Murray's nephew, Bootie, a morose autodidact -- imagine Holden Caulfield with his nose in a book of Emerson's essays -- rounds out Messud's central cast, each illustrating Messud's acute understanding of the Peter Pan complex now rampant among young adults who feel entitled to be extraordinary: "To be your own person, to find your own style -- these were the quests of adolescence and young adulthood, pushed, in a youth-obsessed culture, well into middle age."
Not until page 370 of Messud's delicious depiction of the quintet's tangled lives, "torn between Big Ideas and a party," do the planes hit the towers. Bootie -- it could have been any of these people preoccupied with manufacturing interpretations of fashions and fashions of interpretations -- has "a fearful thought: you could make something inside your head, as huge and devastating as this, and spill it out into reality, make it really happen."Imagine that.
Before 9/11, Messud began writing a Manhattan novel about young adults living in the media hall of mirrors. After 9/11, she abandoned it. Then returned to it. Asked if she thought she had written a "9/11 novel," she demurs: "I wrote an August 1914 novel." Meaning, "The world I had set out to describe in 2001 had become historical."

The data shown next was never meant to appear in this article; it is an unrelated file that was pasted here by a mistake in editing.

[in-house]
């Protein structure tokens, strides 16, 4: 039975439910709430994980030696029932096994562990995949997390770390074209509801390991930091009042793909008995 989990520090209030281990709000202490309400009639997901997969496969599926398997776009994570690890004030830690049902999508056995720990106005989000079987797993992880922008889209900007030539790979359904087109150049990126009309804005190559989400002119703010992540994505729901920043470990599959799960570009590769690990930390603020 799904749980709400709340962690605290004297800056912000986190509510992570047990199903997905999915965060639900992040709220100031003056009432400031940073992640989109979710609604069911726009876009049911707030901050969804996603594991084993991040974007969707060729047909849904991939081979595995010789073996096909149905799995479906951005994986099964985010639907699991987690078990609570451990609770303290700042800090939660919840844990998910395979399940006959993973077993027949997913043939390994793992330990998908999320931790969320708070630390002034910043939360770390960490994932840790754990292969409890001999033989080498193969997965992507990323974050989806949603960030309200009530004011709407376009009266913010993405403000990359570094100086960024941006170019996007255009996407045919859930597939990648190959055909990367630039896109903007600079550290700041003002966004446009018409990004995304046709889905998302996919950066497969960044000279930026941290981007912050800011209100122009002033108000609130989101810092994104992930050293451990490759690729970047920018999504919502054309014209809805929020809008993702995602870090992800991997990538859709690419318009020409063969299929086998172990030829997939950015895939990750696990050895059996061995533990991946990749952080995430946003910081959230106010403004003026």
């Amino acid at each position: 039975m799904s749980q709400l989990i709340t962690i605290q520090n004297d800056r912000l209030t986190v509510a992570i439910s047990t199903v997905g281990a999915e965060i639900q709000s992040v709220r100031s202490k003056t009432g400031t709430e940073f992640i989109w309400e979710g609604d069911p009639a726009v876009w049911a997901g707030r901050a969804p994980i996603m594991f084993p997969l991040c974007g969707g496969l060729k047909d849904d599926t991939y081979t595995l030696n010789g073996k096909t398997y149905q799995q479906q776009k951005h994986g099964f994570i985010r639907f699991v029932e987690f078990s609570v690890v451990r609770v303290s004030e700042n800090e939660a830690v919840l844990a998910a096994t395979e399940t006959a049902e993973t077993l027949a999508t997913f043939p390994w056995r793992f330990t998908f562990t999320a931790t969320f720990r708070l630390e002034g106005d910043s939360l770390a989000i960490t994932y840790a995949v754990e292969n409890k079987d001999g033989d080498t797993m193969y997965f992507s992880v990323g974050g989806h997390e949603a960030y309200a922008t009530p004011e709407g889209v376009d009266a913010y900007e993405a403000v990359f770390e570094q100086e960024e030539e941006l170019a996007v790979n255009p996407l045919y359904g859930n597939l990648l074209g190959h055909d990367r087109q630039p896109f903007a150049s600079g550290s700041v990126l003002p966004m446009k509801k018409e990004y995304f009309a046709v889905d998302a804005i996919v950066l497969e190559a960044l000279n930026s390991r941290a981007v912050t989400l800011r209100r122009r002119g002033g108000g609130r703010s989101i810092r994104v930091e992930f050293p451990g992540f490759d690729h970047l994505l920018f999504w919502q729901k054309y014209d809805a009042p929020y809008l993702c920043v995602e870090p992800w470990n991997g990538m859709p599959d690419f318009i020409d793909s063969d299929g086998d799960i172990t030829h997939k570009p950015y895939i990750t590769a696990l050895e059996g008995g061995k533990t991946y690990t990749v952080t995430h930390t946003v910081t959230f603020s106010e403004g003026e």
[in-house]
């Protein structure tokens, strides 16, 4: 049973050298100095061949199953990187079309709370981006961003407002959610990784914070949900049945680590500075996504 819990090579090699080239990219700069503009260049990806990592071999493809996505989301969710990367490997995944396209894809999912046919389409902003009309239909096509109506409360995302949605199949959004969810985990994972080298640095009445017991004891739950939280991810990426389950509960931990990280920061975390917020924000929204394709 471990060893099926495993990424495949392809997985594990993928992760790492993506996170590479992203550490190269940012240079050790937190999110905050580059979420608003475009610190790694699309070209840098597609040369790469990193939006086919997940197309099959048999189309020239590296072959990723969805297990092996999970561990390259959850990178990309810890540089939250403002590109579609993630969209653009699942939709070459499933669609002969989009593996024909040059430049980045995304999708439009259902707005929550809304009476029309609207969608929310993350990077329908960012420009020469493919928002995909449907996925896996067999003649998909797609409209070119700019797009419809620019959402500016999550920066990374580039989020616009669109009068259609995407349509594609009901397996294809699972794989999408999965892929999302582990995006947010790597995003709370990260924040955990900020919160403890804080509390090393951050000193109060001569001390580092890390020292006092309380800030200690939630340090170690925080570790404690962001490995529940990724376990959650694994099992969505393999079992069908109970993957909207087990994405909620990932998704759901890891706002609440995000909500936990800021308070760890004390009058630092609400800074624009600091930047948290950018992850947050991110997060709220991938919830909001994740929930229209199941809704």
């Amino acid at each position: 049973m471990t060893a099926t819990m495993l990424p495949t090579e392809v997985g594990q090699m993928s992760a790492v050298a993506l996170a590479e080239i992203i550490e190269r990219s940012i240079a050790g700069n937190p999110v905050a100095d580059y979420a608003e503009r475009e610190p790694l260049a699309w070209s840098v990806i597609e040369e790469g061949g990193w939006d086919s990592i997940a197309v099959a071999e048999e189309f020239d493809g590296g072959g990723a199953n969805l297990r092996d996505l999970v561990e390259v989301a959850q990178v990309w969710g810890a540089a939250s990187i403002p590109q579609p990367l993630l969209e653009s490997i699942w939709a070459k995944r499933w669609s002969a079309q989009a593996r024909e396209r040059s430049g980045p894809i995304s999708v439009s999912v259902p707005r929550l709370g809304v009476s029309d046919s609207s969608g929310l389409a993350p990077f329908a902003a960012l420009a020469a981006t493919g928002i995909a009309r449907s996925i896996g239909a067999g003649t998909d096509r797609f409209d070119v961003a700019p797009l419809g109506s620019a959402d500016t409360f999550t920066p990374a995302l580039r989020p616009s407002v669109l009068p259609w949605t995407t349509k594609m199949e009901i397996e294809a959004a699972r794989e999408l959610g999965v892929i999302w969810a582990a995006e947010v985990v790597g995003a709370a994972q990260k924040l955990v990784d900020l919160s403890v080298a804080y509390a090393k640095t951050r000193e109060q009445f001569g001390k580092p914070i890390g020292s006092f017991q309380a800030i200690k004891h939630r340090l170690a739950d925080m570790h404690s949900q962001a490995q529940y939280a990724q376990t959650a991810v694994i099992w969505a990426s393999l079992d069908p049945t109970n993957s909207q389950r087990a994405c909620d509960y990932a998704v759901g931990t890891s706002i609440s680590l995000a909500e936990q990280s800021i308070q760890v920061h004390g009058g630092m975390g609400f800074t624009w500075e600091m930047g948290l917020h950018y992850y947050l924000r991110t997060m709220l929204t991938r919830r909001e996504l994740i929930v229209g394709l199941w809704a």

But what had changed? The party, scheduled for 9/11, to launch the Australian's magazine and the revolution -- Renee Zellweger had accepted; Susan Sontag was a maybe -- was canceled, as was the magazine. Murray "formulated a reasoned middle ground": America did not deserve the attacks, but remember the West Bank. "He wasn't opposed to the invasion of Afghanistan, but qualified about its methods." Danielle decides to proceed with her liposuction documentary.
Nothing changes everything. And even huge events that, as Messud says, make "certain things seem particularly frivolous," leave most of our enveloping normality largely unscathed. That truth and a heightened sense of the frivolous are conducive to national poise five years into a long war.